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Horkestar (formerly Horkeškart) is an amateur choir from Belgrade whose members, rather atypically, did not undergo a selection process that tested their ear for music or musicality.

Instead of a classical orchestra, they are accompanied by a rock band, and instead of performing only "classical" pieces typical for such amateur societies, choir members opt for new arrangements of rock songs or create entirely new pieces.

The choir (www.horkestar.org), which celebrated its tenth anniversary in September [2010], began when Ðorde "Žole" Balzamovic and Dragan "Prota" Protic from Belgrade, members of the Škart art group and inspired creators of the choir, were invited to receive an award at the Centre for Cultural Decontamination in Belgrade.

It was at that time that they placed an ad on B92 radio station inviting their listeners to audition for a performance of a song by Arsen Dedic (Croatian singer-songwriter) entitled "Svete krave" (Holy Cows). There really was no audition because everyone was invited to join the choir.

Choir members Nevena Paunovic and conductor Dragana Aleksic gave an interview "for two voices" for Southeast-Europe: People and Culture.

What is Horkestar's main message?

Dragana and Nevena: The values of self-organisation, collective spirit, and free access to musical expression are at the core of Horkestar. Regardless of what some people may call "talent", it is open to new members at any time and any place. Pursuing these values is a positive, alternative way of getting people going and turning them into "public" beings.
The choir has been around for the past ten years. Has the way it operates changed over the years?

Dragana and Nevena: At the beginning, the members of Škart would conceive projects and we had professional conductors and mainly classical instruments. A few years later, one of the singers became our first conductor and the orchestra, which is more like a punk-rock band than a classical orchestra, was established. After it split away from the Škart group, Horkestar consisted of the choir and the orchestra and, since then, we have used our own resources and creativity for new songs, new arrangements, activities and performances.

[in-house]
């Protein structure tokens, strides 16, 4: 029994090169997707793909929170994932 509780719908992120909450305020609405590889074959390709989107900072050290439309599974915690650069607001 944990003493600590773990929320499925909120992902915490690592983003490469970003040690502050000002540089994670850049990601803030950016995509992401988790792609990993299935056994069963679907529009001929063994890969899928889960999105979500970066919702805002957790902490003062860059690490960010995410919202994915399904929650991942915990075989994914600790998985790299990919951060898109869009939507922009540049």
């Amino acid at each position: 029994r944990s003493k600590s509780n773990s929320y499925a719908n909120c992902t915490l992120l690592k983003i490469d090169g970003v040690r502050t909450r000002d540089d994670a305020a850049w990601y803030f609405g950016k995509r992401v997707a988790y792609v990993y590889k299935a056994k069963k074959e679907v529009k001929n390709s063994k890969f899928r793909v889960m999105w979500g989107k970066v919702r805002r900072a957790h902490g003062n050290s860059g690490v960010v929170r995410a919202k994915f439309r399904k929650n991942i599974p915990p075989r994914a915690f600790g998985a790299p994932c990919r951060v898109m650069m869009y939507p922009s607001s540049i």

Are there any modern composers in Serbia whom you consider to be interesting?

Dragana and Nevena: First of all, we would like to mention the Jarboli band, who have been with us on this journey for years now. There is also Luka Stanisavljevic, a former member of Horkestar and the Cinc band, together with Marija Balubdžic, our former conductor. Besides, the former and current members of Horkestar are members of well known bands in Belgrade who have made a contribution to the development and existence of "underground" music in Serbia: Cinc, Krš, Endorfin, Ex-Missa, Oružjem Protiv Otmicara, GKT. We have also worked with Obojeni Program and Luna, whose songs we rearranged, as well as composers and/or songwriters such as Zoran Simjanovic, Voki Kostic, Arsen Dedic, Marko Brecelj, Vuk Stambolovic, Jovana Backovic.

Which course is the choir going to set for itself for thefuture?
Dragana and Nevena: We have completed recordings for our new album which is soon to come out. We are also working on new songs, getting them ready for May next year [2011] when the first Festival of Self-Organised Choirs in Serbia is to be held. Among others, Kombinat from Slovenia, Le Zbor from Croatia, and Raspevani Skopjani from the former Yugoslav Republic of Macedonia will be taking part in the festival. The location for the festival will be Dom Omladine Beograda, Culture Center Rex and the streets of Belgrade. The fact that there are self-organised choirs in this part of the world speaks of the existence of a small, "alternative" and growing choral movement which -- and we have to be somewhat immodest here - was initiated by Horkeškart in 2000. - Southeast Europe: People and Culture


Still working on that hot first release.



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